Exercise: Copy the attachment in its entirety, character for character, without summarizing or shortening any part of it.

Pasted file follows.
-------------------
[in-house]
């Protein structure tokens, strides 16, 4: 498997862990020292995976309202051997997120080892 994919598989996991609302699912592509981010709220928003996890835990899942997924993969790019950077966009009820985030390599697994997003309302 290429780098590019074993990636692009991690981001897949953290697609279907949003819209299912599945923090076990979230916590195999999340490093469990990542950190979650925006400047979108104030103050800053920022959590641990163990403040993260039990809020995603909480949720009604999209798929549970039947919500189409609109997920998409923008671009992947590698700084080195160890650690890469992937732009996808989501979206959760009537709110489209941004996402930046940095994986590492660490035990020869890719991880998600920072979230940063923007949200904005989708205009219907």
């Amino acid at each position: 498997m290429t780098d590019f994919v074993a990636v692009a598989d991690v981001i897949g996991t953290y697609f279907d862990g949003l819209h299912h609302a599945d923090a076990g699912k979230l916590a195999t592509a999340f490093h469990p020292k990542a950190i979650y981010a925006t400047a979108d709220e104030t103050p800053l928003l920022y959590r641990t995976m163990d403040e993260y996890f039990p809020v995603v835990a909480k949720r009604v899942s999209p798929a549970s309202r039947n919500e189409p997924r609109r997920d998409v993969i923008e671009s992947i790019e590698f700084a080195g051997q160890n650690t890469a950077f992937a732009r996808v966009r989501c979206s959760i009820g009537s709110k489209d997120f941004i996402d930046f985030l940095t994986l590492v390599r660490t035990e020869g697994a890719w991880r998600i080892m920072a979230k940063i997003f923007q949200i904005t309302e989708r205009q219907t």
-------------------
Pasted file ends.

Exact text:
[in-house]
């Protein structure tokens, strides 16, 4: 498997862990020292995976309202051997997120080892 994919598989996991609302699912592509981010709220928003996890835990899942997924993969790019950077966009009820985030390599697994997003309302 290429780098590019074993990636692009991690981001897949953290697609279907949003819209299912599945923090076990979230916590195999999340490093469990990542950190979650925006400047979108104030103050800053920022959590641990163990403040993260039990809020995603909480949720009604999209798929549970039947919500189409609109997920998409923008671009992947590698700084080195160890650690890469992937732009996808989501979206959760009537709110489209941004996402930046940095994986590492660490035990020869890719991880998600920072979230940063923007949200904005989708205009219907």
């Amino acid at each position: 498997m290429t780098d590019f994919v074993a990636v692009a598989d991690v981001i897949g996991t953290y697609f279907d862990g949003l819209h299912h609302a599945d923090a076990g699912k979230l916590a195999t592509a999340f490093h469990p020292k990542a950190i979650y981010a925006t400047a979108d709220e104030t103050p800053l928003l920022y959590r641990t995976m163990d403040e993260y996890f039990p809020v995603v835990a909480k949720r009604v899942s999209p798929a549970s309202r039947n919500e189409p997924r609109r997920d998409v993969i923008e671009s992947i790019e590698f700084a080195g051997q160890n650690t890469a950077f992937a732009r996808v966009r989501c979206s959760i009820g009537s709110k489209d997120f941004i996402d930046f985030l940095t994986l590492v390599r660490t035990e020869g697994a890719w991880r998600i080892m920072a979230k940063i997003f923007q949200i904005t309302e989708r205009q219907t």